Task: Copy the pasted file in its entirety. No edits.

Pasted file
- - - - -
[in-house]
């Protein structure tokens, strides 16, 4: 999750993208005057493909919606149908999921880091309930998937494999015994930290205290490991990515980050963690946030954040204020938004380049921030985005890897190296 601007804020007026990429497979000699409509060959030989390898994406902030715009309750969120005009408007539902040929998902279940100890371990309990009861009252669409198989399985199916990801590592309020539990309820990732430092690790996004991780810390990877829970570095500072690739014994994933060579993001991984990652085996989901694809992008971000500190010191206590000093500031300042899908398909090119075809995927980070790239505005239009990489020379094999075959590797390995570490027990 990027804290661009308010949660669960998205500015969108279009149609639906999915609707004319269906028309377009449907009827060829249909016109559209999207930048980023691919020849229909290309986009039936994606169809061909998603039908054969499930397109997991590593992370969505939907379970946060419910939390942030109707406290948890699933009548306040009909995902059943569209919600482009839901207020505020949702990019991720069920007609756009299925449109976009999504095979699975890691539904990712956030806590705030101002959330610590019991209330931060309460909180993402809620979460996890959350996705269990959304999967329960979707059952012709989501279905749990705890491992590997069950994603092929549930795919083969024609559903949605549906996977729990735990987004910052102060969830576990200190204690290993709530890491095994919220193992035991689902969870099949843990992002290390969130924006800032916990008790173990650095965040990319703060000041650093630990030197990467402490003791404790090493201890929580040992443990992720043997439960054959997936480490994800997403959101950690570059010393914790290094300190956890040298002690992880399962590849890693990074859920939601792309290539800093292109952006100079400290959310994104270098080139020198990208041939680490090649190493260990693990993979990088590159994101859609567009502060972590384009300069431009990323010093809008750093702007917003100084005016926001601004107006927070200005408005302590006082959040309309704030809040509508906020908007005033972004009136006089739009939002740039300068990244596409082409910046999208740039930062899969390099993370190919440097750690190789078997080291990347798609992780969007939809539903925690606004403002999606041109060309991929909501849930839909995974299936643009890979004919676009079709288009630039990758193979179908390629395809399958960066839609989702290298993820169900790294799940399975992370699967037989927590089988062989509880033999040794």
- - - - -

[in-house]
């Protein structure tokens, strides 16, 4: 999750993208005057493909919606149908999921880091309930998937494999015994930290205290490991990515980050963690946030954040204020938004380049921030985005890897190296 601007804020007026990429497979000699409509060959030989390898994406902030715009309750969120005009408007539902040929998902279940100890371990309990009861009252669409198989399985199916990801590592309020539990309820990732430092690790996004991780810390990877829970570095500072690739014994994933060579993001991984990652085996989901694809992008971000500190010191206590000093500031300042899908398909090119075809995927980070790239505005239009990489020379094999075959590797390995570490027990 990027804290661009308010949660669960998205500015969108279009149609639906999915609707004319269906028309377009449907009827060829249909016109559209999207930048980023691919020849229909290309986009039936994606169809061909998603039908054969499930397109997991590593992370969505939907379970946060419910939390942030109707406290948890699933009548306040009909995902059943569209919600482009839901207020505020949702990019991720069920007609756009299925449109976009999504095979699975890691539904990712956030806590705030101002959330610590019991209330931060309460909180993402809620979460996890959350996705269990959304999967329960979707059952012709989501279905749990705890491992590997069950994603092929549930795919083969024609559903949605549906996977729990735990987004910052102060969830576990200190204690290993709530890491095994919220193992035991689902969870099949843990992002290390969130924006800032916990008790173990650095965040990319703060000041650093630990030197990467402490003791404790090493201890929580040992443990992720043997439960054959997936480490994800997403959101950690570059010393914790290094300190956890040298002690992880399962590849890693990074859920939601792309290539800093292109952006100079400290959310994104270098080139020198990208041939680490090649190493260990693990993979990088590159994101859609567009502060972590384009300069431009990323010093809008750093702007917003100084005016926001601004107006927070200005408005302590006082959040309309704030809040509508906020908007005033972004009136006089739009939002740039300068990244596409082409910046999208740039930062899969390099993370190919440097750690190789078997080291990347798609992780969007939809539903925690606004403002999606041109060309991929909501849930839909995974299936643009890979004919676009079709288009630039990758193979179908390629395809399958960066839609989702290298993820169900790294799940399975992370699967037989927590089988062989509880033999040794």